The Reluctant Heroes — never wanted to be a hero, but do it because he/she has to; may have to be pushed and prodded into it: a tarnished or ordinary man/woman with several faults or a troubled past, and is pulled reluctantly into the story, or into heroic acts. e.g. Jessica Jones, Ragnar Lothbrok (Vikings), John McClane (Die Hard), Avatar Aang, Doctor Who, Shrek

“Because improbable tragedies create improbable superheroes.” — Fredrik Backman

The Chosen Ones — heroes regarded as the only one to defend against evil, has cloak of heroism thrown on them by others; they are pre-destined to achieve some heightened state, salvation, victory or emergence, and frequently are led to the happily ever after e.g. Neo (The Matrix), Aragorn (Lord of the Rings), John Connor (Terminator), Kara Thrace/Starbuck (Battlestar Galactica), Connor Macleod (Highlander)

“There’s glory and honour in being chosen. But not much room for free will.” Elizabeth Wein

The Deities — supreme or divine powers that may exert, defend or guide powers in defence of their societies or other heroes e.g. Zeus, Zauriel, Black Adam, Hancock, Hercules

“Without god everything is allowed.” Fyodor Dostoyevsky,


The Anti-heroes — perform good but lack heroic traits like idealism or morality, ambiguous protagonists — complex characters who have a dark side; despite a flawed exterior, making a history of bad decisions, and even a questionable moral code; an antihero is ultimately guided by good intentions with the means justifying the act, goal driven and pragmatic in achieving their mission e.g. Billy Butcher (The Boys), Daredevil, Black Widow, Dexter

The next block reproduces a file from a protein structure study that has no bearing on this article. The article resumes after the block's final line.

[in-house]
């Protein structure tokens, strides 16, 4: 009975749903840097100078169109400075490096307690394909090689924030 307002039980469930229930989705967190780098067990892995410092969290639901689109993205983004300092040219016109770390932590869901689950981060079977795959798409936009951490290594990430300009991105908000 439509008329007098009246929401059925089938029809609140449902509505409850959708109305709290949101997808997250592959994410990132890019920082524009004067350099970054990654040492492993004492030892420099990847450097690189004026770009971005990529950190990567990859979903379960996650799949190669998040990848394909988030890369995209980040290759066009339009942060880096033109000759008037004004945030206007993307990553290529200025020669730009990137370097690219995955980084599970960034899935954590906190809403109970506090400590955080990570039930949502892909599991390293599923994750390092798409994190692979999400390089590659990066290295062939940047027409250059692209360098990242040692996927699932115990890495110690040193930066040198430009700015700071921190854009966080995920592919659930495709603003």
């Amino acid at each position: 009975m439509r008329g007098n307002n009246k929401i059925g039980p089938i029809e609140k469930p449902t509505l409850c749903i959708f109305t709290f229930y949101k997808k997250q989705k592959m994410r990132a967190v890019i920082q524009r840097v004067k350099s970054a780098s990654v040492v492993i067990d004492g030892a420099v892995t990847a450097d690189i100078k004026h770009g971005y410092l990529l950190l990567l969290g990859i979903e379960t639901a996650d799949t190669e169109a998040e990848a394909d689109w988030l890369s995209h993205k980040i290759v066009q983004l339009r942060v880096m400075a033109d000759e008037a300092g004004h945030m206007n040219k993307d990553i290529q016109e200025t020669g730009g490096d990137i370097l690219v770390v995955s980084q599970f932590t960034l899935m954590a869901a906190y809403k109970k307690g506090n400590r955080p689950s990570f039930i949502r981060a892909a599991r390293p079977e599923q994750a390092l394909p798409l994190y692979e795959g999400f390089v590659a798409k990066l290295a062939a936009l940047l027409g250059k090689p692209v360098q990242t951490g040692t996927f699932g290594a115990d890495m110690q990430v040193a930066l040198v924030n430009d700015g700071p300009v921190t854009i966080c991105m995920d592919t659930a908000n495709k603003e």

“And how do you know the angels and the Devil inside me aren’t the same things?” Matt Murdock, Daredevil

The Geniuses — blessed with superhuman intelligence, smart, rational and resourceful but may struggle with emotion and purpose e.g. Beast — Hank McCoy (Xmen), The Atom, Ozymandias/Adrian Veidt, Mister Terrific, Athena

“I don’t believe in fate. I believe in choices” Ray Palmer, The Atom

The Orphans — a very popular origin story for heroes and protagonists following the self-determination rags to riches story path; people with tragic and humble origins, trying to lift themselves up from ashes E.g. Spider-Man, Shang-Chi, Harry Potter, Cinderella, Sophie (BFG), Jane Eyre, Frodo, Tarzan, Daenerys Targaryen

“Because improbable tragedies create improbable superheroes.” Fredrik Backman

The Convenient Allies — not particularly invested in a central cause, but act in concert with others as a payback or in advance to another cause, often depicted as loyal but surly followers willing to go along for the greater good e.g. Falcon/Black Widow with Captain America (Winter Soldier), Hermes w/ Apollo (Greek Mythology), Han Solo with Luke Skywalker (Star Wars), Legolas and Gimli (Lord of The Rings)

“Gimli: Never thought I’d die fighting side by side with an Elf. Legolas: What about side by side with a friend? Gimli: Aye. I could do that.” Lord of The Rings, The Return of the King

The Tragic Heroes — heroes with an abundance of virtue and strengths but owning some hidden or glaring flaw(s) that leads or can lead to their demise; Aristotle broke the tragic hero’s journey into 6 parts: